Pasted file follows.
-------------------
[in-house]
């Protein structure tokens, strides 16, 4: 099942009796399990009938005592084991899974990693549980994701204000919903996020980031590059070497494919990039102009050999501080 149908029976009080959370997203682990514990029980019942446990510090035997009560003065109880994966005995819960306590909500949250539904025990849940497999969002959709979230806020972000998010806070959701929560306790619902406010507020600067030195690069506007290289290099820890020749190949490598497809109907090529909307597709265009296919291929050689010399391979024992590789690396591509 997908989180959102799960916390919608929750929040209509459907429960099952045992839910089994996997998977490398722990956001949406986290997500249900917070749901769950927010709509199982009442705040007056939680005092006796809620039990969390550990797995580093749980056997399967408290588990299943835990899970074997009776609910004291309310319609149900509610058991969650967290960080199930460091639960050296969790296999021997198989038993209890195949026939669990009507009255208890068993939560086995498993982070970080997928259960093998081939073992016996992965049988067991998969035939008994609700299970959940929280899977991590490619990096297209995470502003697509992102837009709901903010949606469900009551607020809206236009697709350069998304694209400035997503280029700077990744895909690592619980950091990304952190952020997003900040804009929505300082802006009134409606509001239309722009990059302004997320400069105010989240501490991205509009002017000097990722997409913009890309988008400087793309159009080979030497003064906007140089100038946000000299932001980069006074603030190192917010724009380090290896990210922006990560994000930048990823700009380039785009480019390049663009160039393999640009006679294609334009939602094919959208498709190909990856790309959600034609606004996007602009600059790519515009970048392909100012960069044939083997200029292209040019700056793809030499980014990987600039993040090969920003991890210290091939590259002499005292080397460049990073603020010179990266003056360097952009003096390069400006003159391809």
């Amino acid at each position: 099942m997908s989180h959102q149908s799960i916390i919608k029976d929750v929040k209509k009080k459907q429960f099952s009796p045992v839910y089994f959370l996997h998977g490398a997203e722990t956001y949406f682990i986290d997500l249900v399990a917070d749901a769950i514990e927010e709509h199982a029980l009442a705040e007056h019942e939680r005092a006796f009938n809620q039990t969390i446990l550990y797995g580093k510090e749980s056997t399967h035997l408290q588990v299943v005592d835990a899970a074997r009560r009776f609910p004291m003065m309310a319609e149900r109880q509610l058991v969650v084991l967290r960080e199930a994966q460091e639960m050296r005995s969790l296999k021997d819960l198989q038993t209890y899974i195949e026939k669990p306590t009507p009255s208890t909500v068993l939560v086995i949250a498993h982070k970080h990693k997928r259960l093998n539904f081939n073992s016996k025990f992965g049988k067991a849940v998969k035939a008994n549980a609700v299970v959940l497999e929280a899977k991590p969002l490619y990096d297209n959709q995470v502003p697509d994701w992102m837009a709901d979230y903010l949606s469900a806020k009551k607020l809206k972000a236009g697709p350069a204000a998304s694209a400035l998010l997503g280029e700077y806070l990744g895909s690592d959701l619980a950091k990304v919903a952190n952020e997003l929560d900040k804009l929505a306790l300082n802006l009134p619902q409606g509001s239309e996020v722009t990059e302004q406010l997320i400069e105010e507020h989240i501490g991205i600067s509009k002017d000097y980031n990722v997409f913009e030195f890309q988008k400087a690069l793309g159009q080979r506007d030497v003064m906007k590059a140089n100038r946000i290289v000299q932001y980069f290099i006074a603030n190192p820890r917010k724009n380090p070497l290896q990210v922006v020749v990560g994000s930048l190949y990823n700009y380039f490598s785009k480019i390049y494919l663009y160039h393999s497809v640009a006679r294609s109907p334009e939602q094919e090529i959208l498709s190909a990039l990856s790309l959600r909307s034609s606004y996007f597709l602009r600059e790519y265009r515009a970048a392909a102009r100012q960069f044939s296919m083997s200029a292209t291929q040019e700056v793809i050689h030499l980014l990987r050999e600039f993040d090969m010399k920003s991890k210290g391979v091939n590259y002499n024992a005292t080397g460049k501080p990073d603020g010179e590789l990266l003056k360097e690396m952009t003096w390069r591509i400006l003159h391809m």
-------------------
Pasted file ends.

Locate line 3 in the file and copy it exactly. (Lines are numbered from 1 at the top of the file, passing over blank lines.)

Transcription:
């Amino acid at each position: 099942m997908s989180h959102q149908s799960i916390i919608k029976d929750v929040k209509k009080k459907q429960f099952s009796p045992v839910y089994f959370l996997h998977g490398a997203e722990t956001y949406f682990i986290d997500l249900v399990a917070d749901a769950i514990e927010e709509h199982a029980l009442a705040e007056h019942e939680r005092a006796f009938n809620q039990t969390i446990l550990y797995g580093k510090e749980s056997t399967h035997l408290q588990v299943v005592d835990a899970a074997r009560r009776f609910p004291m003065m309310a319609e149900r109880q509610l058991v969650v084991l967290r960080e199930a994966q460091e639960m050296r005995s969790l296999k021997d819960l198989q038993t209890y899974i195949e026939k669990p306590t009507p009255s208890t909500v068993l939560v086995i949250a498993h982070k970080h990693k997928r259960l093998n539904f081939n073992s016996k025990f992965g049988k067991a849940v998969k035939a008994n549980a609700v299970v959940l497999e929280a899977k991590p969002l490619y990096d297209n959709q995470v502003p697509d994701w992102m837009a709901d979230y903010l949606s469900a806020k009551k607020l809206k972000a236009g697709p350069a204000a998304s694209a400035l998010l997503g280029e700077y806070l990744g895909s690592d959701l619980a950091k990304v919903a952190n952020e997003l929560d900040k804009l929505a306790l300082n802006l009134p619902q409606g509001s239309e996020v722009t990059e302004q406010l997320i400069e105010e507020h989240i501490g991205i600067s509009k002017d000097y980031n990722v997409f913009e030195f890309q988008k400087a690069l793309g159009q080979r506007d030497v003064m906007k590059a140089n100038r946000i290289v000299q932001y980069f290099i006074a603030n190192p820890r917010k724009n380090p070497l290896q990210v922006v020749v990560g994000s930048l190949y990823n700009y380039f490598s785009k480019i390049y494919l663009y160039h393999s497809v640009a006679r294609s109907p334009e939602q094919e090529i959208l498709s190909a990039l990856s790309l959600r909307s034609s606004y996007f597709l602009r600059e790519y265009r515009a970048a392909a102009r100012q960069f044939s296919m083997s200029a292209t291929q040019e700056v793809i050689h030499l980014l990987r050999e600039f993040d090969m010399k920003s991890k210290g391979v091939n590259y002499n024992a005292t080397g460049k501080p990073d603020g010179e590789l990266l003056k360097e690396m952009t003096w390069r591509i400006l003159h391809m």